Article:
T. Cook’s

Written by Gwen Ashley Walters Category: Food Reviews Issue: January 2016
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Photos by Axel Everitt; Maine diver sea scallops over cauliflower grits

 

The beloved resort resto gets its second menu makeover in three years. Will longtime fans approve?

In the summer of 2013, T. Cook’s at the Royal Palms Resort – one of the most venerated fine dining restaurants in Arizona – underwent a remodel to modernize the décor and cuisine. The new and improved T. Cook’s was billed as “New American,” with muted splashes of its Northern Mediterranean roots. It seemed the resort was gunning for a younger crowd, but it was a risky move. Many regulars didn’t have the progressive temperament needed to appreciate sunchoke salad, sea bass crudo with char roe, or an obscure red mullet fish paired with rabbit Bolognese.

Fast-forward two years and T. Cook’s has made another course correction. New executive chef Todd Allison, who attended culinary school in the Valley and worked under James Boyce at Mary Elaine’s, has retooled the menu, scrubbing it clean of newfangled New American dishes, replacing eclectic with familiar. Allison’s executions are technically spot-on, if not exactly trend-setting.

Photos by Axel Everitt; Whole roasted sea bream

My favorite dish from the old New American experiment was an edgy grilled octopus starter anchored by charred, smoky tentacles and paired with compressed cucumbers, black olive “dirt” and plumped Flame raisins. Octopus is still on the menu, but it’s tamer, with lemon-caper aioli, charred green beans and roasted tomatoes and artichoke hearts ($14). Shareable muhammara ($9/lunch) is a richly textured spicy dip of roasted red peppers, bread crumbs and ground walnuts. At dinner it comes with creamy hummus, but the accompanying paltry slices of radish and cucumbers and flabby flatbread ($11) are uninspired. Why not serve it with the fantastic focaccia provided gratis at the beginning of the meal (along with T. Cook’s famous pesto)?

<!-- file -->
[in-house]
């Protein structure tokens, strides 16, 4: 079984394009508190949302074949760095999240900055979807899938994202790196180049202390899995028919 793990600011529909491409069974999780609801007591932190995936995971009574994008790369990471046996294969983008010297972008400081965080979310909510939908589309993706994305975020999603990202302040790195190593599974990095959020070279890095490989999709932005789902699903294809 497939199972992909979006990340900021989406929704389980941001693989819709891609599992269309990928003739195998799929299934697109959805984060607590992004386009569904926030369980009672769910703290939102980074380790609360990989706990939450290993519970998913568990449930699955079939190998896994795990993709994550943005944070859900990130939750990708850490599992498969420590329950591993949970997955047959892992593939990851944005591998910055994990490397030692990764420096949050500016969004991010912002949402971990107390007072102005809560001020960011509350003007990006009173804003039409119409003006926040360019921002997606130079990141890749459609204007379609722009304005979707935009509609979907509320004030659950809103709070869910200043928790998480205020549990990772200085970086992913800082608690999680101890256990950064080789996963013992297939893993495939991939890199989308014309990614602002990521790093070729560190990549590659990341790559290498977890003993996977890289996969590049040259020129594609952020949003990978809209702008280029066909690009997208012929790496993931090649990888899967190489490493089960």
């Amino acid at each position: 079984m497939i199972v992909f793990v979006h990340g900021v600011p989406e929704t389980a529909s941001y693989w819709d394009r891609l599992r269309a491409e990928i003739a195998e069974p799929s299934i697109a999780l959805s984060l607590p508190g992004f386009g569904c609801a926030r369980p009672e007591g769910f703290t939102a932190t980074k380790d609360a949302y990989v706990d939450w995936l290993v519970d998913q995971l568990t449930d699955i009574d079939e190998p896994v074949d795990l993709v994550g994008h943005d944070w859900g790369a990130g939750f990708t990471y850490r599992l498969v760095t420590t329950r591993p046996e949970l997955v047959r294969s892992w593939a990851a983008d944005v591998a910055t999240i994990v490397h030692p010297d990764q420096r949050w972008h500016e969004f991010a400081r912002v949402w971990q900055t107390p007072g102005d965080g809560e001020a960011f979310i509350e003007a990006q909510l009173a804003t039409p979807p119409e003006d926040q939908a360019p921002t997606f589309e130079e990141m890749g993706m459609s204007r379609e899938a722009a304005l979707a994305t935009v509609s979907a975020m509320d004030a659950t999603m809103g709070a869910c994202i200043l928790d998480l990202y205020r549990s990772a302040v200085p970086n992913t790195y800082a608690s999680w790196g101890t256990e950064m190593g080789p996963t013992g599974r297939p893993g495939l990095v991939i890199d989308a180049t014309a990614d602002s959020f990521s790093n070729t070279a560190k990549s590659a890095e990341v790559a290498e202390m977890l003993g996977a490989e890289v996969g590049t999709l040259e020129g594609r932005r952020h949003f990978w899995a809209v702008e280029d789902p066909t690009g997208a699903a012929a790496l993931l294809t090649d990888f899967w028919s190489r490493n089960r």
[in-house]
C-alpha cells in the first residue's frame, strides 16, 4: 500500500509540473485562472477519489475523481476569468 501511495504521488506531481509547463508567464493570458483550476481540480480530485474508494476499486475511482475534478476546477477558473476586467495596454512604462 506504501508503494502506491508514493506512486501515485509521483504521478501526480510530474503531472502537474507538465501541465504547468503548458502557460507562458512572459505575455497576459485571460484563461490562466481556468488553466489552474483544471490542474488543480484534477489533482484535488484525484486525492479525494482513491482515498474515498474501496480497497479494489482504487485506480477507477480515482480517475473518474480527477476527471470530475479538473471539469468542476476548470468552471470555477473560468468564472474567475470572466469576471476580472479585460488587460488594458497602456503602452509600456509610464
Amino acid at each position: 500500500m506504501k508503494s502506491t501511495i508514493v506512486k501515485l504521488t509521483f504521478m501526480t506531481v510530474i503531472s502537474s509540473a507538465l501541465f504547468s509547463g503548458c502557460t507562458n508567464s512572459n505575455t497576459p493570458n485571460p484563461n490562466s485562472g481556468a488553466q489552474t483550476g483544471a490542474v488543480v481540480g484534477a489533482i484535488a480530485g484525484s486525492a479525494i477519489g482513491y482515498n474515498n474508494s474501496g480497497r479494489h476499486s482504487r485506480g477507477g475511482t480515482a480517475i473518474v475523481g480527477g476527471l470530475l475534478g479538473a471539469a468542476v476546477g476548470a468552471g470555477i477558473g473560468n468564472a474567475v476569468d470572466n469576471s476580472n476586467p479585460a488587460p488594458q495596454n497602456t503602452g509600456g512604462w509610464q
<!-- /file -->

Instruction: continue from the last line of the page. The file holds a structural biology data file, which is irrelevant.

Resort protocol dictates something for everyone. One minute, Allison will hit you with a righteous burger ($15/lunch and lounge) – juicy beef patty, barbecue-sauced short ribs, melted American cheese and wispy fried onions on toasted brioche – and the next, turn around to plate a nouvelle work of art of pickled golden beets, Crow’s Dairy goat cheese, purple watercress and barrel-aged sherry vinegar ($13) with tweezers. At dinner, surf and turf options abound. Whole-roasted, succulent sea bream ($35) skillfully plays bitter greens off sweet fennel, radishes and Kalamata olives. Wild boar chops ($37) are meaty but not gamey – surprisingly, the braised pork cheek on the same plate sports a stronger flavor. It’s all delicious. I could drink a glass of the accompanying sauce – a demi-glace reduced with caramelized apple.

Maine lobster carbonara ($39) is more mac and cheese than carbonara, with a delicate angel hair pasta that seems disadvantaged from the get-go. However, that didn’t stop us from devouring every last cheesy morsel.

Portions are reasonable, so there’s no excuse for skipping dessert. Most are heavy on the sweet stuff, especially the ever-changing bread pudding, and not exactly memorable – except the silky chocolate praline torte ($12). Come to think of it, there isn’t a whole lot on T. Cook’s new menu that leaves me star-struck. What stands out is smooth service and perfectly seasoned, familiar fare executed with skill. It might not be trendy, but at this price point, it’s a reliable, safe bet. Frankly, I didn’t get rabbit Bolognese paired with mullet, either.

Photos by Axel Everitt; Interior of T.Cook’s

 

T. Cook’s at The Royal Palms
Cuisine: Mediterranean
Contact: 5200 E. Camelback Rd., Phoenix, 602-808-0766, tcooksdining.com
Hours: Lunch 11 a.m.-2 p.m.; dinner 5:30-10 p.m. daily
Highlights: Muhammara ($9); pickled golden beets ($13); whole-roasted sea bream ($35); burger ($15); chocolate praline torte ($12)

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